I came to a section that was supposed to be one of the last bushwhacks. Here, an alternate broke off to head for the valley and a rail trail that ends in Sedro-Woolley. Previously, I thought I might take the alt but now I didn’t want to bother with the logistics of getting back to the trail from town. I’m so glad I took the main route because of the views and peace and quiet. But I’d been fearful of the small bushwhack because of all the comments about blackberry thickets. Sie So, a hiker I met on the AZT and who I have a lot of respect for (he was a marine and now is a wildland firefighter=badass), left a comment saying the bushwhack “had taken a piece of his soul.” All his other comments pretty much described the rest of the trail as easy, so he’s not one to exaggerate or complain.
Fortunately it was easier than expected, mainly because it was so short…about 3 tenths of a mile through the thickest stretch. But I had to take it really slow, basically using my trekking pole as a machete to hack my way through the encroaching blackberry tendrils. They reached like octopus tentacles across the makeshift path, ready to ensnare a hapless hiker. I found that the branches bent easily when hit with my pole, changing their angle so I could pass. But I needed space to be able to swing, so I found myself backing up numerous times to attack a branch I hadn’t previously noticed until it was in my face. The trick was not to keep pushing forward if one latched on…you’d just continue to become ensnared, getting ripped to shreds. Best to back up, dis-entangle the tendril gently, then hack at it like mad. Human Twig goes to battle with her arch nemesis…the blackberry twig.
I did get pretty entangled once. A tendril had both my feet bound, and another had my shoulder and arm. While pausing to figure out my escape, I spotted a bounty of ripe berries. With my one free hand, I harvested the find, coining the mantra: if you can’t beat em, eat em. This gave me an odd sense of satisfaction, as if I was exacting my revenge. Haha, take that. I kept a good attitude throughout the ordeal, even laughing a couple times. The brambles were one thing but there was a spot around a creek with a bad washout and steep side wall, then some sketchy sidestepping on a slope. I was confused by this since I was supposed to be following an old road bed. I guess it had been completely washed away in this one spot. I was only worried about sliding into the bushes, lest I become hopelessly entangled with no one around to help extricate me. But I made through the whole thing surprisingly unscathed. Whew.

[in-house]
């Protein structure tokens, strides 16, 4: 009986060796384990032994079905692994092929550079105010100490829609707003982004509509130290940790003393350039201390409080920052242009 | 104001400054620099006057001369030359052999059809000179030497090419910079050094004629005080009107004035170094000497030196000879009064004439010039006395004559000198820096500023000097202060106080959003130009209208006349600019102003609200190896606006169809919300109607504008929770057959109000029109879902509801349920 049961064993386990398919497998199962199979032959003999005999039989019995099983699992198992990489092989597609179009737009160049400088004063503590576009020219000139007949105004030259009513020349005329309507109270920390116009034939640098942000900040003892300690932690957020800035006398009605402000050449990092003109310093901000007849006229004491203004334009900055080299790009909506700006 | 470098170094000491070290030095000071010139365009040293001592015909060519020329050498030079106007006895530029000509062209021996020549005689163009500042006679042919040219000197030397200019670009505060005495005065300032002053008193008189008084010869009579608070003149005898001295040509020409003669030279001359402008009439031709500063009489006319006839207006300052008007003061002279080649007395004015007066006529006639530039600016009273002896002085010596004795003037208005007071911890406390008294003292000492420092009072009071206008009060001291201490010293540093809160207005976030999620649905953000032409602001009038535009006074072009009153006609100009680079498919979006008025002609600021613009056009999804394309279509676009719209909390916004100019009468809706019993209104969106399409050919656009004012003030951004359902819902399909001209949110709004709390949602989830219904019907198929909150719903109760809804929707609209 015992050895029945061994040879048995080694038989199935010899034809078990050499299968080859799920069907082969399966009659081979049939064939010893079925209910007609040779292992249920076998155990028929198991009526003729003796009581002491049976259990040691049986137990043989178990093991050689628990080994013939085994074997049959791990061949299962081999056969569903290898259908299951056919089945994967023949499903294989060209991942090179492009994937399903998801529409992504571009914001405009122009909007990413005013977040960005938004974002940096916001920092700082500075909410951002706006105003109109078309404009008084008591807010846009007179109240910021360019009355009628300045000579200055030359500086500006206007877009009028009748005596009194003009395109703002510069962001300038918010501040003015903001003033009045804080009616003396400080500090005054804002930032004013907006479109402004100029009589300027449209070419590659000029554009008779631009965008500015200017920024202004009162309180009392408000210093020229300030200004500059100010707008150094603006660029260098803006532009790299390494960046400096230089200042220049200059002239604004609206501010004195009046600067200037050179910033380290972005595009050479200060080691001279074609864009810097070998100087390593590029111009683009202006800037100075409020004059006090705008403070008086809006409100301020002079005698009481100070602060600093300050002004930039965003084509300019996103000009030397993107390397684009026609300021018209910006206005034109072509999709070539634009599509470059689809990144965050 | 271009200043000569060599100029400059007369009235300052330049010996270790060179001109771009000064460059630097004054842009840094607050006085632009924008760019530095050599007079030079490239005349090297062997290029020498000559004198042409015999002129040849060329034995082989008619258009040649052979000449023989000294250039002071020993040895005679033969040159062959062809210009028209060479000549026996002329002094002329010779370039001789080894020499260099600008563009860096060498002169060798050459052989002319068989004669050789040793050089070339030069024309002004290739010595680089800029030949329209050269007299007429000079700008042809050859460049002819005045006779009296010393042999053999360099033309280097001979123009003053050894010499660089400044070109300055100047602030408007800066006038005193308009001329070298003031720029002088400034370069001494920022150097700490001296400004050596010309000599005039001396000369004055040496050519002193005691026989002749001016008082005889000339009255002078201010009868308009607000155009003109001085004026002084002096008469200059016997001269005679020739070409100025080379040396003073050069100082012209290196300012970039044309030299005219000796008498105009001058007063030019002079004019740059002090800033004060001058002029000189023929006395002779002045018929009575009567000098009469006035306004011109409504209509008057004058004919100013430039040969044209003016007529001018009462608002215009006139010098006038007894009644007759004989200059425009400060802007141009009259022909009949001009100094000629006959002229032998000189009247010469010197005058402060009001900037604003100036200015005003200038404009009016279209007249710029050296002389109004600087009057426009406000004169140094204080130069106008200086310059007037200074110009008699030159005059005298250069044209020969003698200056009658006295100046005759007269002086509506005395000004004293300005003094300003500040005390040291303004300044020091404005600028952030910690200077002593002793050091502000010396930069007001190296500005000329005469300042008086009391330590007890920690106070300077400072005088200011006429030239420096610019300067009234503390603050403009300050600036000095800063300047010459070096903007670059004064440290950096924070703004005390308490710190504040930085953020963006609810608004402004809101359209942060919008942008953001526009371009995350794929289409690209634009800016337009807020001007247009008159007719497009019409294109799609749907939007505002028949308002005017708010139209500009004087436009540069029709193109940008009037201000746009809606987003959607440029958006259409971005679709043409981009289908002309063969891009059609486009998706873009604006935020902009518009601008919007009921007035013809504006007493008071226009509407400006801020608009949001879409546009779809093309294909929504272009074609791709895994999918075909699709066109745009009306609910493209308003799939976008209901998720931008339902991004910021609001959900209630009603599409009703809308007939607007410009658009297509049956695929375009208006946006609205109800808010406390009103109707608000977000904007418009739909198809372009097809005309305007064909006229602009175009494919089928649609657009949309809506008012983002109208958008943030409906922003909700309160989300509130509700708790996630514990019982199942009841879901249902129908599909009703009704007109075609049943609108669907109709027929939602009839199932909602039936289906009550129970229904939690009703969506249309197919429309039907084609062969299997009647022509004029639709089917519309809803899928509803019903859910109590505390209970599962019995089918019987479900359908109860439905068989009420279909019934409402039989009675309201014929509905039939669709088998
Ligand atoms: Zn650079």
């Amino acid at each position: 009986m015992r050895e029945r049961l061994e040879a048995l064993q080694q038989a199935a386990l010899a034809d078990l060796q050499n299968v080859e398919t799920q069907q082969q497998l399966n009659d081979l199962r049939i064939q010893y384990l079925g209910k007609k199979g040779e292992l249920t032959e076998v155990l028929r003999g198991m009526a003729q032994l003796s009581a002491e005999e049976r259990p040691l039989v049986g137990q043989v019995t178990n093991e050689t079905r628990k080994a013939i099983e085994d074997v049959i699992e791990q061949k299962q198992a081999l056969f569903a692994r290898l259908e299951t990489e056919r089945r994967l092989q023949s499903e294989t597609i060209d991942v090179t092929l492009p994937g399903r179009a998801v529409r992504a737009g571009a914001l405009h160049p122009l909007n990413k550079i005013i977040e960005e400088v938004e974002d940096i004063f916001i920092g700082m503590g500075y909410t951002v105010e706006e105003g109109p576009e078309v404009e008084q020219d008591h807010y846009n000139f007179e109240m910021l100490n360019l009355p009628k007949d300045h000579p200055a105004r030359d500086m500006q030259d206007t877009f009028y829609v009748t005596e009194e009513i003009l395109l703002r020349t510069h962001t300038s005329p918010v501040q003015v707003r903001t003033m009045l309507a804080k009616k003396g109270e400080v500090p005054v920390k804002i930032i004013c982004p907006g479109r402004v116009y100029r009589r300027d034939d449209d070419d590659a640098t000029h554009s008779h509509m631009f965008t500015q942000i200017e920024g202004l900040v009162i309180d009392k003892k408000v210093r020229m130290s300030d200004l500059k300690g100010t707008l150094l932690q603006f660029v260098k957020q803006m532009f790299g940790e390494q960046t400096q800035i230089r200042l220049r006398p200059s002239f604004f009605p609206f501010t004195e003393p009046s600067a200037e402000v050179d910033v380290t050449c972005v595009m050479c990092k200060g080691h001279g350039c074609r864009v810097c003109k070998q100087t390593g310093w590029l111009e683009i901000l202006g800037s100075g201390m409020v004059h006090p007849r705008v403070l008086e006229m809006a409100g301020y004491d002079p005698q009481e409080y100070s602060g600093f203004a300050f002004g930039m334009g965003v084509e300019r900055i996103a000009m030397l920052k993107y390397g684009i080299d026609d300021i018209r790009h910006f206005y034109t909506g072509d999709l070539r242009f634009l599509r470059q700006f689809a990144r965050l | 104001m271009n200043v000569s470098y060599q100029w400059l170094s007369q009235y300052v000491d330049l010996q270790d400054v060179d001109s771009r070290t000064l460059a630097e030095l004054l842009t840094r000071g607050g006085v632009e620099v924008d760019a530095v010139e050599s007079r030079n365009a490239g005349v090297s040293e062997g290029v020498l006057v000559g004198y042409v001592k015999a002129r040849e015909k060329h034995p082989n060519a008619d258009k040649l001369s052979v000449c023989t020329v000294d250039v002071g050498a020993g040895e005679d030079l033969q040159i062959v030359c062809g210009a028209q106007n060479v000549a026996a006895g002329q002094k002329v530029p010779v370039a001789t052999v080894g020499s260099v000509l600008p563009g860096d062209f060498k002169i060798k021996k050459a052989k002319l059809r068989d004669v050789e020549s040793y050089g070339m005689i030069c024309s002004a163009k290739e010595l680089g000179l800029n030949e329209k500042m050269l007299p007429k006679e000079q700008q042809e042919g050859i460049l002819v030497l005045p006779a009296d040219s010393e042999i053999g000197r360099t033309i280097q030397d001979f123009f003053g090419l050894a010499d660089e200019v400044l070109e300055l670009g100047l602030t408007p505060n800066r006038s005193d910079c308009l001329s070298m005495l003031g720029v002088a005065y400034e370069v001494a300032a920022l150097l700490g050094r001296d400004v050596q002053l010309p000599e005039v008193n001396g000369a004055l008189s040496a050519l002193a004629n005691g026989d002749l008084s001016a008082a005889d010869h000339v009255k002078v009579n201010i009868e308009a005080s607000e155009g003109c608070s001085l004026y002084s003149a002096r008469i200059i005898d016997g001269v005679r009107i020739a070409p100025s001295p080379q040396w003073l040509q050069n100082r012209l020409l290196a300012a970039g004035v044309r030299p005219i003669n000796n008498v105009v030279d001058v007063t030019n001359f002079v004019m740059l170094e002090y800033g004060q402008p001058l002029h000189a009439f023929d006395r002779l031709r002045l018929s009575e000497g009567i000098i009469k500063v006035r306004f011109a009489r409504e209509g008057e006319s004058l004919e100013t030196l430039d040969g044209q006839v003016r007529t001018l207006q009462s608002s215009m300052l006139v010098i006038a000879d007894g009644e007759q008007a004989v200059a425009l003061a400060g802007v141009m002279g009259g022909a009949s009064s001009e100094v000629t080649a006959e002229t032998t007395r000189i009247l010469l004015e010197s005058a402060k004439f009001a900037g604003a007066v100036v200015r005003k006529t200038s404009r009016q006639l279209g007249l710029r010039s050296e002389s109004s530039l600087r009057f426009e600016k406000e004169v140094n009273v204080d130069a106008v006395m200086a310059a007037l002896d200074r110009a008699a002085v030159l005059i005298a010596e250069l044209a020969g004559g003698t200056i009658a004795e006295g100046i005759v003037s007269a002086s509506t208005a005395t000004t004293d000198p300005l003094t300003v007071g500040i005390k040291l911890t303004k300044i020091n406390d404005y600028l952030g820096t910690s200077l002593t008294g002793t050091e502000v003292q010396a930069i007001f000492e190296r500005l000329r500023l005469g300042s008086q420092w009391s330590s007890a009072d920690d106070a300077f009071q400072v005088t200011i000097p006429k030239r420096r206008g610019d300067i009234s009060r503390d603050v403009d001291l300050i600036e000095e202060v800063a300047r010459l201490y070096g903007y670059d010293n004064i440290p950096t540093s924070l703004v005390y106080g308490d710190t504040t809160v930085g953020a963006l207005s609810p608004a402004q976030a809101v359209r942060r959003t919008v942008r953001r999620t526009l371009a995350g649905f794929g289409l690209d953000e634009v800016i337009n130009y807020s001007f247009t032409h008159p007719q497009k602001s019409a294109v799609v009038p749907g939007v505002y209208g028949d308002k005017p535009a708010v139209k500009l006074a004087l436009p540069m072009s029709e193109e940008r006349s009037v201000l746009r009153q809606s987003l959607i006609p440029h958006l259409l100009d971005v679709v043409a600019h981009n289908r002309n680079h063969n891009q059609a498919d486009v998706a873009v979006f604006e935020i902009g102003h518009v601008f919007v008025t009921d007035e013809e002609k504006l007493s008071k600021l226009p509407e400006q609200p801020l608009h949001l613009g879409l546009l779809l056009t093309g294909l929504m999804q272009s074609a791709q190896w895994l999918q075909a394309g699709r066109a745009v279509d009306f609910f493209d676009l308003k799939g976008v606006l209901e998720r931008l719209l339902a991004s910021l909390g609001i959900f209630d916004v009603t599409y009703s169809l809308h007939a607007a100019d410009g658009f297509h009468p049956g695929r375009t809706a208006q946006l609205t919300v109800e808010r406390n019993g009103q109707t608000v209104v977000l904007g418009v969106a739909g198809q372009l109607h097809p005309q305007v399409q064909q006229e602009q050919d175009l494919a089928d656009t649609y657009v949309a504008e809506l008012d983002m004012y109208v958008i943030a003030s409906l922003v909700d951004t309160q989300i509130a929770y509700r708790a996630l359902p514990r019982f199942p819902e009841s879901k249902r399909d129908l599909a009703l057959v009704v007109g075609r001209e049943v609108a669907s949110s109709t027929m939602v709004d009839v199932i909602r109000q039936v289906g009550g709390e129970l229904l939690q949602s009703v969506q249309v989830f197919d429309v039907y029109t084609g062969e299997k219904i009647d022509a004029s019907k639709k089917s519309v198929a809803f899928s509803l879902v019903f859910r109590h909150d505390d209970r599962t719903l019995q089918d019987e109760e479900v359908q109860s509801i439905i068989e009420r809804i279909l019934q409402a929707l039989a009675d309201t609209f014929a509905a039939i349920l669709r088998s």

The rest of the my morning and most of the afternoon was spent ascending a logging road. Not one vehicle had passed me since the bear hunter. I enjoyed the solitude, breaking for lunch beside a stream and drying my tent. More uphill led to some great views. I looked back to catch glimpses of various peaks in the Cascades, including the volcanic massif of Glacier Peak. I’d hiked around that mountain as part of the PCT. I also had wonderful views of Puget sound, all the way from the south around Seattle, to the Olympic Peninsula, then Whidbey Island and Anacortes, the San Juans islands and finally north to Vancouver Island, the Vancouver city area, and the surrounding Canadian mountains. What a sweep! I couldn’t yet see Rainier but later had great views of Baker, so a 2 volcano day ain’t bad. And if you can believe this, I think I actually could make out a few of the skyscrapers from the Seattle skyline. It reminded me of seeing the NY City skyline from the AT and LA from the PCT. So cool.
The route stayed high along Lyman hill, following a ridge. I walked between clear cuts and forest, enjoying the views. I tried to take some pictures of the sound but the large distances didn’t lead to good photos. I settled for a good picture of Mt Baker with the rusty miner peaks in front. I grabbed water from a stream for the night, since notes said to avoid the river in the valley. Many road switchbacks led me down down down. I passed up a few ok campsites, just wanting to get a few more miles done. I entertained the idea of doing a bit of the highway walk, hoping it would be quiet on a Sunday. It was not. I went only a quarter of a mile before retreating to an old railroad bed running alongside the highway for a short spell. The light was fading and I figured it best to tackle the road in the morning. Where to camp among the farms and solid private property signs? The railroad peeled away from the highway and I had an inkling. I followed it just out of sight and found a flat spot near a cedar tree. There was a fence across the railroad bed, so I knew it wasn’t currently active. A fox came by as I was setting up, so I knew I was in somewhat of a wild and quiet spot. Hobo camping 101.